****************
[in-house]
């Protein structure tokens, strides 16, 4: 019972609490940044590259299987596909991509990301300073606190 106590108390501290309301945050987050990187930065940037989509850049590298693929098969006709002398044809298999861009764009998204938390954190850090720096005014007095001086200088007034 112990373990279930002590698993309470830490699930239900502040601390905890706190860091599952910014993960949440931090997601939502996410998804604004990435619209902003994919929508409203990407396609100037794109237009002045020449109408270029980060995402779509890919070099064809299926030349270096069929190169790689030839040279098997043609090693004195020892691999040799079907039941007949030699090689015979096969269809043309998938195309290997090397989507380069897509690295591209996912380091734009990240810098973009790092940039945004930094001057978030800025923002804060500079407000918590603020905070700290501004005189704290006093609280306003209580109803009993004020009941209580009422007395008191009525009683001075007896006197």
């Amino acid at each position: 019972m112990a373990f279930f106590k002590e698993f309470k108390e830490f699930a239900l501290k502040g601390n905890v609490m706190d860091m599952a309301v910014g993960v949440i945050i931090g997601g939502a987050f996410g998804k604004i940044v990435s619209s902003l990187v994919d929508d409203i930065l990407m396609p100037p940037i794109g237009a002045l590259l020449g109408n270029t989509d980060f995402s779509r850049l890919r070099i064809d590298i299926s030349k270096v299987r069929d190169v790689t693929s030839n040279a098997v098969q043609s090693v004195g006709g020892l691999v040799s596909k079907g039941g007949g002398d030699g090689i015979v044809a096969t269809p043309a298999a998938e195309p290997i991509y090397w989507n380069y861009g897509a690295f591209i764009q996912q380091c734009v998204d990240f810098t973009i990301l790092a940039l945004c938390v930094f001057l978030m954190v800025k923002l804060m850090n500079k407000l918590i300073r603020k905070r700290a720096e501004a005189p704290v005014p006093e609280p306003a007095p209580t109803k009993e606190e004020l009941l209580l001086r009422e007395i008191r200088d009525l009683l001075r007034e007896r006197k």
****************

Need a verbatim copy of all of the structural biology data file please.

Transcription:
[in-house]
């Protein structure tokens, strides 16, 4: 019972609490940044590259299987596909991509990301300073606190 106590108390501290309301945050987050990187930065940037989509850049590298693929098969006709002398044809298999861009764009998204938390954190850090720096005014007095001086200088007034 112990373990279930002590698993309470830490699930239900502040601390905890706190860091599952910014993960949440931090997601939502996410998804604004990435619209902003994919929508409203990407396609100037794109237009002045020449109408270029980060995402779509890919070099064809299926030349270096069929190169790689030839040279098997043609090693004195020892691999040799079907039941007949030699090689015979096969269809043309998938195309290997090397989507380069897509690295591209996912380091734009990240810098973009790092940039945004930094001057978030800025923002804060500079407000918590603020905070700290501004005189704290006093609280306003209580109803009993004020009941209580009422007395008191009525009683001075007896006197």
């Amino acid at each position: 019972m112990a373990f279930f106590k002590e698993f309470k108390e830490f699930a239900l501290k502040g601390n905890v609490m706190d860091m599952a309301v910014g993960v949440i945050i931090g997601g939502a987050f996410g998804k604004i940044v990435s619209s902003l990187v994919d929508d409203i930065l990407m396609p100037p940037i794109g237009a002045l590259l020449g109408n270029t989509d980060f995402s779509r850049l890919r070099i064809d590298i299926s030349k270096v299987r069929d190169v790689t693929s030839n040279a098997v098969q043609s090693v004195g006709g020892l691999v040799s596909k079907g039941g007949g002398d030699g090689i015979v044809a096969t269809p043309a298999a998938e195309p290997i991509y090397w989507n380069y861009g897509a690295f591209i764009q996912q380091c734009v998204d990240f810098t973009i990301l790092a940039l945004c938390v930094f001057l978030m954190v800025k923002l804060m850090n500079k407000l918590i300073r603020k905070r700290a720096e501004a005189p704290v005014p006093e609280p306003a007095p209580t109803k009993e606190e004020l009941l209580l001086r009422e007395i008191r200088d009525l009683l001075r007034e007896r006197k």